February 26, 2020

In This Issue
Tuesday, March 3rd Vote No on 1
Letter to the Editor: Childhood Diseases Can Make Kids Very Sick – Vote ‘No’ on 1
Letter to the Editor: Seek Accurate Vaccine Information
MAFP Advocacy Day at the State Capitol
Maine's Weekly Influenza Report
CDC Coronavirus Disease 2019 (COVID-19) Situation Summary
2020 Census
Next MMA Legislative Call Will Be Tuesday, March 3rd
State House Highlights of the Week
Upcoming Specialty Society Meetings
Register now for Revealing a Path Forward: Maine's Annual Conference on Problem Gambling - March 27th, 2020
10th Annual Maine Patient Safety Academy - March 30, 2020
Targeted Basic Skills Training: Addressing Nicotine and Tobacco Use through Prevention, Policy and Treatment Initiatives - March 31, 2020
Maine Suicide Prevention Program Training for Clinicians
Medical Director, Primary Care Physician
Physician - Nasson Health Care
Nurse Practitioner - Nasson Health Care
Psychiatric Nurse Practitioner - Nasson Health Care
BC/BE Family Medicine or Internal Medicine Physician
Family Medicine Opportunity in Beautiful Western Maine
Orthopedic Surgeon Opportunity in Beautiful New England
Opportunities at the VA for Volunteer Physicians
Volunteer Opportunity with Partners for World Health - Portland, ME

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Letter to the Editor: Childhood Diseases Can Make Kids Very Sick – Vote ‘No’ on 1

[From Portland Press Herald 02/26/20]

Letter to the editor: Childhood diseases can make kids very sick – vote ‘no’ on 1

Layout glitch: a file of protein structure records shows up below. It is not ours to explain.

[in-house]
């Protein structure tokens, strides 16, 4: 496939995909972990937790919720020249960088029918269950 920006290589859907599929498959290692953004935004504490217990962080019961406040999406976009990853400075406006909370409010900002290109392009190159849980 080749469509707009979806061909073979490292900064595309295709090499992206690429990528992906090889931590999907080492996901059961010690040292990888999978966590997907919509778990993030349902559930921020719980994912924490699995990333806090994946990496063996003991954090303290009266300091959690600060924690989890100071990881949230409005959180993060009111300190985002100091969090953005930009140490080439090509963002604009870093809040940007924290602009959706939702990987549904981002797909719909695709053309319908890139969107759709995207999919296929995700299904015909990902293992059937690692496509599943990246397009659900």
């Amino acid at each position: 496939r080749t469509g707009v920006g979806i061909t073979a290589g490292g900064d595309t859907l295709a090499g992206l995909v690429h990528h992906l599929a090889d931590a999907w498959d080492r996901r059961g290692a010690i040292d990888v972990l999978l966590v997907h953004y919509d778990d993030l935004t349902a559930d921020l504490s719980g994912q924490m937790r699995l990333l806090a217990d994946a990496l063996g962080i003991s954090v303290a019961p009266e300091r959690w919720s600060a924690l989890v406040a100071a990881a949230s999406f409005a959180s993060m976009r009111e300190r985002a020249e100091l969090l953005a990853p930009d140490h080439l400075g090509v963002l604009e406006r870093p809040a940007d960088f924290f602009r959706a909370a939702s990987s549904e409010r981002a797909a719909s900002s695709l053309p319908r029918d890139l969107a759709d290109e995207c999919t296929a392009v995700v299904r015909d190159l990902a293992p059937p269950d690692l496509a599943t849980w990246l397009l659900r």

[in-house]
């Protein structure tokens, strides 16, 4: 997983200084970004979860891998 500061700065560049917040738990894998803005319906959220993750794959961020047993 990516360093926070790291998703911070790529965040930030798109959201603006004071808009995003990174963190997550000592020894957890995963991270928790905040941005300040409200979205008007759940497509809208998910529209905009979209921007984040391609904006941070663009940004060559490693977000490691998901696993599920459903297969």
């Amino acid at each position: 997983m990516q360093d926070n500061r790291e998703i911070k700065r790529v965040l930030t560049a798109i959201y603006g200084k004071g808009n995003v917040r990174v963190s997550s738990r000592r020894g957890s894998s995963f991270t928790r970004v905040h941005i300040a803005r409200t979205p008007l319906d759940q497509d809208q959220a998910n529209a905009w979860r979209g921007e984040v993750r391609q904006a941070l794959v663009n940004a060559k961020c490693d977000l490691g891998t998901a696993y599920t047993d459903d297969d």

I am writing as a pediatric infectious disease physician, joined by Dr. Carol McCarthy, Dr. Amanda Goddard and Dr. Kathleen Vozzelli, to support a “no” vote on Question 1.

Vaccines are arguably the most important intervention protecting public health, but they are a victim of their own success. It is easily assumed that whooping cough and chickenpox are mild. However, all children, even healthy children, are at risk of severe complications from vaccine-preventable diseases.

In our careers, we have cared for children severely ill from pertussis, varicella and measles. Pertussis (whooping cough) has increased in Maine. Infants in particular suffer significant complications, with up to 50 percent of infants with pertussis hospitalized. Infants can, and do, die from whooping cough. Likewise, varicella, or chickenpox, may be anything but a routine childhood illness. Chickenpox is associated with invasive bacterial bloodstream infections and pneumonia. It can cause swelling around the brain, leading to severe neurological deficits. Since the vaccine was introduced, hospitalizationsdeath rates and complications have decreased by over 90 percent.

As physicians and Mainers, we worry about these illnesses. We worry for immune-compromised children or young children who cannot receive some vaccines and rely on herd immunity to keep them safe. We worry for healthy children who can suffer severe complications.

Families trust medical professionals to guide them to decisions regarding their children’s medical care. Please trust us with vaccine-preventable illness as well. We are fortunate to live in a society where we have the means to protect all children. Please join us in voting “no” on Question 1.

Jennifer Jubulis, M.D.

The Barbara Bush Children’s Hospital, Portland

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